After some horse training on the third day, Ilia sees that Epona has been injured jumping fences. Angered at Link's carelessness, she takes Epona to the Spirit's Spring to heal her injury. However, on this day, Link was supposed to deliver a gift from Ordon Village to Hyrule Castle. He cannot get there on time without Epona, so he runs after her with Colin, one of the village children. However, the road to the Spirit's Spring is blocked by Talo and Malo. Link gives them his Wooden Sword to pass by them. After traveling further into the woods, he discovers that the path to the Spirit's Spring has been blocked by a gate, but sneaks his way by it by crawling through a tunnel to the Spirit's Spring.

Link finds Epona and Ilia at the Spirit's Spring. He is forgiven by Ilia, but from out of nowhere, evil creatures known as Bulblins, riding huge mounts called Bullbos, appear and kidnap Ilia, Colin and Epona. The distressed Link meets Epona in Kakariko Village; however, she has been agitated by the evil creatures and gone wild. Link is able to mount her and calm her down. When he rides back to Ordon Village with the good news that their children have been saved, Colin is taken by Bulblins again, however, he is able to chase after them and reclaim him.

Epona can be summoned if Link uses a special kind of grass to play "Epona's Song". Also, later in the game, Link receives Ilia's Charm, which he can use to call Epona from anywhere besides the Snowpeak and Gerudo Desert provinces, as well as dungeons and other selected areas.

The Legend of Zelda: The Minish Cap Edit

Though it may be disputed, a horse appearing very similar to Epona is seen with Malon near the North Gate of Castle Town, but not until after unlocking Malon's house first. This Epona is attached to a cart and supposedly holds the jars of milk that Malon sells in town.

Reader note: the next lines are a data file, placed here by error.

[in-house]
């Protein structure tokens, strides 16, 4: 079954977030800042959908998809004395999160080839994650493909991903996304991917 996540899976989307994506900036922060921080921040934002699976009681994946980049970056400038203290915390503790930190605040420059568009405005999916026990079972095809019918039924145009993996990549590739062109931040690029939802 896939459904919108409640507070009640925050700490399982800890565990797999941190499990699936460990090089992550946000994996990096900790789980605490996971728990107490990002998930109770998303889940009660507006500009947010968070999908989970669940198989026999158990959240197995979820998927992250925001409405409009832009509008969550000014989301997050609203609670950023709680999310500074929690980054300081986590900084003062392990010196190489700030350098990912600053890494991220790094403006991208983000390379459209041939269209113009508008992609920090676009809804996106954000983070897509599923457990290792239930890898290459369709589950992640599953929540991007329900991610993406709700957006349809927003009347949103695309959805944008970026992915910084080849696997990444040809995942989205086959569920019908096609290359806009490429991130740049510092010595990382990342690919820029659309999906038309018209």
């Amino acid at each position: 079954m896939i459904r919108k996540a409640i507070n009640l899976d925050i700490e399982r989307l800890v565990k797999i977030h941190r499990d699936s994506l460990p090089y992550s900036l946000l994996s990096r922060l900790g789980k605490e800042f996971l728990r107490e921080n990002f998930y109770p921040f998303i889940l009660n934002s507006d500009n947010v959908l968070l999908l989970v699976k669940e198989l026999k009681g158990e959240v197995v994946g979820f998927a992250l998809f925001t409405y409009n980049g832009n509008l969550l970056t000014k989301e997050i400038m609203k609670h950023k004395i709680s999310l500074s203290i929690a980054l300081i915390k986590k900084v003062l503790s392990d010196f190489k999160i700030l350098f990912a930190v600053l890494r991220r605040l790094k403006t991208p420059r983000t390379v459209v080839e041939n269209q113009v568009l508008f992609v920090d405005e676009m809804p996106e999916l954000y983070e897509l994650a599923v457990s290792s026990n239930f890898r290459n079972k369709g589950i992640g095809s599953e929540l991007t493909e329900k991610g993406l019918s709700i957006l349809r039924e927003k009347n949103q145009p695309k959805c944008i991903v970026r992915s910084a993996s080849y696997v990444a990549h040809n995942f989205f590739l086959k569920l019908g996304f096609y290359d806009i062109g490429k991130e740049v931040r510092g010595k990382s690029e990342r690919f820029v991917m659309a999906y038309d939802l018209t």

Link's Crossbow Training Edit

One stage in Link's Crossbow Training involves shooting targets while riding Epona.

Etymology Edit

Epona is named after Epona, the Celtic goddess of horses, whose name and worship spread throughout the Celtic and Roman worlds. Today she is still honored and revered by those who follow the old religion.

Epona can be traced back under that name to the Gallic peoples of what is now northern France. However as these people, along with the Celts, are descendants of tribal peoples who came from the east, spreading up along the Danube Valley into central and western Europe, it is not surprising that kindred peoples have the horse as a primary totem deity as the horse would have been vital for a wandering people. These peoples, as Pagans today tend to do, associate the male energies of nature with horned animals, such as the stag.

It seemed natural then then that the mare became associated with the feminine aspects of nurturing and fertility. Early carvings of Epona often show her with foals or feeding horses emphasizing this aspect. In particular white mares were venerated - most likely because white was always seen as a "pure" color with deep spiritual connotations and also, unless specifically bred for, white horses are uncommon.